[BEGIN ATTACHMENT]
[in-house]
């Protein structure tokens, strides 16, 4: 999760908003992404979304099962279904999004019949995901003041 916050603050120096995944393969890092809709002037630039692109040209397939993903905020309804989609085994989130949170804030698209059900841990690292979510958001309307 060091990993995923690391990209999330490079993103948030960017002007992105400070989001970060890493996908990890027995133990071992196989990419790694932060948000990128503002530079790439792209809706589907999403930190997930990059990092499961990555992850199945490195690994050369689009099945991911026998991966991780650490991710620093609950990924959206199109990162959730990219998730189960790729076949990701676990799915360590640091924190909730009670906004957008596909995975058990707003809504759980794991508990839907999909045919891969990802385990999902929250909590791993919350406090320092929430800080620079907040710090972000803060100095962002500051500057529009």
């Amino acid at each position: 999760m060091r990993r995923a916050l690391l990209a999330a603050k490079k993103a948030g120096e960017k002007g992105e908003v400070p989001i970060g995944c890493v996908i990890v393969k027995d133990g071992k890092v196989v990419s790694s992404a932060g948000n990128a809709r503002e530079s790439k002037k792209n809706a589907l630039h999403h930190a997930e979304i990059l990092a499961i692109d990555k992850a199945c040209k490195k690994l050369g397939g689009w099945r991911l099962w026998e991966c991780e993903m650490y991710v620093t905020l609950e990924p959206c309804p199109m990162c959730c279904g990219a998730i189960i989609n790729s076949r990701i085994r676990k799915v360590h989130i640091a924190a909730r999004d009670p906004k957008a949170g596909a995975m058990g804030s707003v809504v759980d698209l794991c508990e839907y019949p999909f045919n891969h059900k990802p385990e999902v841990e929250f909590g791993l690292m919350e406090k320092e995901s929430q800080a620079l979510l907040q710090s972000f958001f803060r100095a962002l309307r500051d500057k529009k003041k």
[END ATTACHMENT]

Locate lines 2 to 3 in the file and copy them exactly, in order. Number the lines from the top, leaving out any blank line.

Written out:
């Protein structure tokens, strides 16, 4: 999760908003992404979304099962279904999004019949995901003041 916050603050120096995944393969890092809709002037630039692109040209397939993903905020309804989609085994989130949170804030698209059900841990690292979510958001309307 060091990993995923690391990209999330490079993103948030960017002007992105400070989001970060890493996908990890027995133990071992196989990419790694932060948000990128503002530079790439792209809706589907999403930190997930990059990092499961990555992850199945490195690994050369689009099945991911026998991966991780650490991710620093609950990924959206199109990162959730990219998730189960790729076949990701676990799915360590640091924190909730009670906004957008596909995975058990707003809504759980794991508990839907999909045919891969990802385990999902929250909590791993919350406090320092929430800080620079907040710090972000803060100095962002500051500057529009």
């Amino acid at each position: 999760m060091r990993r995923a916050l690391l990209a999330a603050k490079k993103a948030g120096e960017k002007g992105e908003v400070p989001i970060g995944c890493v996908i990890v393969k027995d133990g071992k890092v196989v990419s790694s992404a932060g948000n990128a809709r503002e530079s790439k002037k792209n809706a589907l630039h999403h930190a997930e979304i990059l990092a499961i692109d990555k992850a199945c040209k490195k690994l050369g397939g689009w099945r991911l099962w026998e991966c991780e993903m650490y991710v620093t905020l609950e990924p959206c309804p199109m990162c959730c279904g990219a998730i189960i989609n790729s076949r990701i085994r676990k799915v360590h989130i640091a924190a909730r999004d009670p906004k957008a949170g596909a995975m058990g804030s707003v809504v759980d698209l794991c508990e839907y019949p999909f045919n891969h059900k990802p385990e999902v841990e929250f909590g791993l690292m919350e406090k320092e995901s929430q800080a620079l979510l907040q710090s972000f958001f803060r100095a962002l309307r500051d500057k529009k003041k």